Landscapes of protection: Forest change and fragmentation in northern West Bengal, India.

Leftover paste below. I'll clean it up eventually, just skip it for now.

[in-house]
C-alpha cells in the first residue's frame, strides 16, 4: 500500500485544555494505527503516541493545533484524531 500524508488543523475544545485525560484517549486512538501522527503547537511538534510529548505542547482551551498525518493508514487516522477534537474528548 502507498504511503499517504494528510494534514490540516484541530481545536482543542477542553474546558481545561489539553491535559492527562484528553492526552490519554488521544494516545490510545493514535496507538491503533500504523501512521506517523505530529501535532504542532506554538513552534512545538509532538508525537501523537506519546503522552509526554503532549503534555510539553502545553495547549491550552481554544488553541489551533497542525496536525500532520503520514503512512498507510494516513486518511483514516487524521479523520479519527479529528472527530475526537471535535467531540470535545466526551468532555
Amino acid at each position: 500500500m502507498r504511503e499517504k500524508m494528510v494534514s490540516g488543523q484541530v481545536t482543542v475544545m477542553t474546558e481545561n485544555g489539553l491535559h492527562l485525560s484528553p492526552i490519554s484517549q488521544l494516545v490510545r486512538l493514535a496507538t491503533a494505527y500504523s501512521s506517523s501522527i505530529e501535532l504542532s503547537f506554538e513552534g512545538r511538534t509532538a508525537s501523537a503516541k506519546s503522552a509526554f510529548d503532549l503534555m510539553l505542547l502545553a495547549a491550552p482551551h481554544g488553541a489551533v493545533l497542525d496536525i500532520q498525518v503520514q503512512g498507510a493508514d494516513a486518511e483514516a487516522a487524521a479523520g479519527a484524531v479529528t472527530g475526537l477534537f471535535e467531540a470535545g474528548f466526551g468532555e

In the tropics and sub-tropics, where high levels of biodiversity co-exist with some of the greatest levels of population density, achieving complete exclusion in protected area contexts has proved close to impossible.There is a clear need to recognize that parks are significantly impacted by human�environment interactions in the larger landscape within which they are embedded, and to move the frontier of research beyond the boundaries of protected areas in order to examine larger landscapes where multiple forms of ownership and access are embedded. This research evaluates forest change and fragmentation between 1990 and 2000, in a landscape surrounding the Mahananda Wildlife Sanctuary in the Indian state of West Bengal. This protected forest is bounded to the south by a less intensively protected area, the Baikunthapur Reserve Forest, and surrounded by a mosaic of unprotected, largely private land holdings. Results indicate differences in the extent and spatial pattern of forest cover change in these three zones, corresponding to different levels of government protection, access and monitoring. The two protected areas experience a trend toward forest regrowth, relating to the cessation of commercial logging by park management during this period.